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Crazy Tony Is Back

If you've seen one of the thousands of flyers around town the last couple of weeks, you know that "Crazy Tony Is Back!" Some of you have known all along who he was, but others of you had to wonder, "Who the hell is Crazy Tony, and where did he go?"

Well, over the past ten years, Tony Avitia has played in the punk group 30footFALL and co-headed the recently reunited "slip-hop" group I-45. He ran a label -- Broken Note Records -- that issued numerous compilations of local music, such as The Coolest Shit in Texas and several volumes under the No Approval Needed and Noncompliance names, not to mention all the compilation cassettes he peddled for a buck a pop and the single-artist CDs by Bickley and Dinosaur Salad. (That last band had the coolest local bumper sticker ever. Remember that one? "God Listens….to Dinosaur Salad.")

It's safe to say that over the course of the mid- and late 1990s, no single person did more to help the scene than Avitia. The CDs he cut helped document a good chunk of what was going on and carried the banner of Houston music across the country. And I-45's willingness to perform at any venue anywhere did a lot to erode what were once well-nigh unassailable walls between the punk and rap crowds.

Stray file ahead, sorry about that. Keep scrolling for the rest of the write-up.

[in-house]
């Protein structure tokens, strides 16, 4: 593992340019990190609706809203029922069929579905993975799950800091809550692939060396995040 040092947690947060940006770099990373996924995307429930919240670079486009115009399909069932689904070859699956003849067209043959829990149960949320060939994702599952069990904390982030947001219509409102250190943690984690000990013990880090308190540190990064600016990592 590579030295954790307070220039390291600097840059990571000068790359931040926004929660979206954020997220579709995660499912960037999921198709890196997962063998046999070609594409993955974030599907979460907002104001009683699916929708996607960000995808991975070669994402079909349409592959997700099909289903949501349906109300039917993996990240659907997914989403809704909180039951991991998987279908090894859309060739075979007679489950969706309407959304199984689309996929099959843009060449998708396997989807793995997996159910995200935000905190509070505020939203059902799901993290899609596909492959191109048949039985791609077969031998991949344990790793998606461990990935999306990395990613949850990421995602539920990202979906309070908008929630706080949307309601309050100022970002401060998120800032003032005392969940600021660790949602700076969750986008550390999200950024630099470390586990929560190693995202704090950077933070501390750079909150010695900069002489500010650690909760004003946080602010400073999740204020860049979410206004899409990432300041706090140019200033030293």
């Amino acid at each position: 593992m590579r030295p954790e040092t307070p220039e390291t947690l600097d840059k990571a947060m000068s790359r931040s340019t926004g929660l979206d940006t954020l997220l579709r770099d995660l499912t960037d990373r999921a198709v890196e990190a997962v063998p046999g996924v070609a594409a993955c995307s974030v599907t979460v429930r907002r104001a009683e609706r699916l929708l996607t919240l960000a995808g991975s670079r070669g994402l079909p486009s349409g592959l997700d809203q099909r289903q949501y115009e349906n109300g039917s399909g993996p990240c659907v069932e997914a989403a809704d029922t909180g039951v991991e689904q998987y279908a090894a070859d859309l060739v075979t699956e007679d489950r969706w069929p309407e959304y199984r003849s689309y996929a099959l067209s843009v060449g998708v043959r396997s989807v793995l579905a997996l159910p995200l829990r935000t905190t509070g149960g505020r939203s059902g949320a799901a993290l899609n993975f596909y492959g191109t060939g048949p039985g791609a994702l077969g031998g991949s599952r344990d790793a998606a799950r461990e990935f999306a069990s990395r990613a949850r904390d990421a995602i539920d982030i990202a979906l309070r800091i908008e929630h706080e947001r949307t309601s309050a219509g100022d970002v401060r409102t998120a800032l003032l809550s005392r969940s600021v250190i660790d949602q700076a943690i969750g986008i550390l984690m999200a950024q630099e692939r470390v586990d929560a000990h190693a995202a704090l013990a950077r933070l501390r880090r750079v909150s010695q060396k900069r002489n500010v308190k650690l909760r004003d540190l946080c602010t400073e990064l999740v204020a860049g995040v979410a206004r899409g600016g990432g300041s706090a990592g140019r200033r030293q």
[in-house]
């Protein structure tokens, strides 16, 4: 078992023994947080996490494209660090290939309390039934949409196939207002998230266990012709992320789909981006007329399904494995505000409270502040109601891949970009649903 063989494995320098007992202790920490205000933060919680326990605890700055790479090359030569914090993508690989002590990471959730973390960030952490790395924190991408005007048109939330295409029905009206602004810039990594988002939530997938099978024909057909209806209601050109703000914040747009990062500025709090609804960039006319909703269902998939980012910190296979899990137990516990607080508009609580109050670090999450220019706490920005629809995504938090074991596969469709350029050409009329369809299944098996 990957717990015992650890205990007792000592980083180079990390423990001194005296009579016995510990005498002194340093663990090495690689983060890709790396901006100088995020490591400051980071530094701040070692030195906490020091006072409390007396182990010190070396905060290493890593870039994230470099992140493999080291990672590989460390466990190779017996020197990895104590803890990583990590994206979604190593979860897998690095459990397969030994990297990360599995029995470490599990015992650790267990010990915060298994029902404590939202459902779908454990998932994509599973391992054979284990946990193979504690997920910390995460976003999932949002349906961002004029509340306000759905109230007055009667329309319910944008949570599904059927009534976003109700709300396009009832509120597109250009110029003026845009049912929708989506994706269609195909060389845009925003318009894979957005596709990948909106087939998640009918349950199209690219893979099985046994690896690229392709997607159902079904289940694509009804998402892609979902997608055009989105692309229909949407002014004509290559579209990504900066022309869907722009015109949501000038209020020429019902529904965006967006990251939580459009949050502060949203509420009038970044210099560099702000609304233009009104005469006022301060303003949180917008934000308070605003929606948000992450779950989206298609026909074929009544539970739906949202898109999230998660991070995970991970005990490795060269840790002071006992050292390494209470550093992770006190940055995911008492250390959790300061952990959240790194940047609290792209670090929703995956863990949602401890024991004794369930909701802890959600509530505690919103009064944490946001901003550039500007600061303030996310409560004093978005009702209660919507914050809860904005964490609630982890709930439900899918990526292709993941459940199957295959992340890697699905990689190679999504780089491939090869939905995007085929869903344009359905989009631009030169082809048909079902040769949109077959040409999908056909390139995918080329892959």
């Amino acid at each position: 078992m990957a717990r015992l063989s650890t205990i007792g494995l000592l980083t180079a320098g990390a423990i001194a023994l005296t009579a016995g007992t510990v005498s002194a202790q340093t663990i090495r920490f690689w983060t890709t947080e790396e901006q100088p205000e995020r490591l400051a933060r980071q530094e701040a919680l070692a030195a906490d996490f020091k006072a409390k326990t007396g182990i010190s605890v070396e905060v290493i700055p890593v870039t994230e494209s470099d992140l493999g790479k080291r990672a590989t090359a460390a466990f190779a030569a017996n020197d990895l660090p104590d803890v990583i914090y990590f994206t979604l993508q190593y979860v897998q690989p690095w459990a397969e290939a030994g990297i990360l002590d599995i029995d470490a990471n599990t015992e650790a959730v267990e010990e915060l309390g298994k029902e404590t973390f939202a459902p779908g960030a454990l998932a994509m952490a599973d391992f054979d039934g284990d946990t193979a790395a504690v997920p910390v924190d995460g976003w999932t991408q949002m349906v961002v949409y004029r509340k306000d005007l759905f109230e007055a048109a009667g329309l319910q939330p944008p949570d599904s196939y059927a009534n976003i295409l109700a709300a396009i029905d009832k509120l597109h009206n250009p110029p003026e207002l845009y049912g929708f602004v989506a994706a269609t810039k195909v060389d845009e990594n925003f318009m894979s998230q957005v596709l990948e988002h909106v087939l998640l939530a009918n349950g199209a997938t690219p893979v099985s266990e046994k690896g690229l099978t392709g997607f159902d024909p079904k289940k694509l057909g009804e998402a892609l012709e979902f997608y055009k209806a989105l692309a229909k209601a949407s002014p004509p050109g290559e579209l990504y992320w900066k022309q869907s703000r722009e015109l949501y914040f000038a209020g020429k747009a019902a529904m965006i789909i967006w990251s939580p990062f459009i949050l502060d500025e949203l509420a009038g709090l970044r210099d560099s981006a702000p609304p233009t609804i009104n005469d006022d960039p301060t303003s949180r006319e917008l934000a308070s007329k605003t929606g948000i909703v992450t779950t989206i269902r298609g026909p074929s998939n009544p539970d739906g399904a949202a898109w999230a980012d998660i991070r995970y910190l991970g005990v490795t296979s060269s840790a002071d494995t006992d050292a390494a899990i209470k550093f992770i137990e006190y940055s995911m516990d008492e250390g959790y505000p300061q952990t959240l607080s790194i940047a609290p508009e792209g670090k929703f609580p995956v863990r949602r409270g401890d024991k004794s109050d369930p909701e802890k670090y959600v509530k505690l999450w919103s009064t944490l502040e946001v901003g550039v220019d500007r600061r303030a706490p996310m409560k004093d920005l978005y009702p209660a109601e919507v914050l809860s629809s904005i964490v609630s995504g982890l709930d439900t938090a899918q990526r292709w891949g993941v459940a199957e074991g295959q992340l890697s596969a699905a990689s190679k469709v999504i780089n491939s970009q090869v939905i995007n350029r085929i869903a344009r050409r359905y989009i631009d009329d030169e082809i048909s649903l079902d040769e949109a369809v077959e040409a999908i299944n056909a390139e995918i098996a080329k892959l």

"When we would go on tour with I-45, they would ask for ten minutes," says 30footFALL's Rubio. "And punks would dig 'em. Some clubs like the Whiskey A Go Go wouldn't let them play at all, so we learned [I-45's] 'The Bike Song,' and they would come out and do that with us."

The testimonials keep coming: "Between being a musician and running Broken Note and promoting shows, he's probably one of the most important guys on the scene, especially when you factor in the fact that he usually doesn't get much money in return," says Clouseaux singer Thomas Escalante. "If he says something to you, you can count on it. His word is golden."

So that's who Crazy Tony is. Now, where is he "back" from?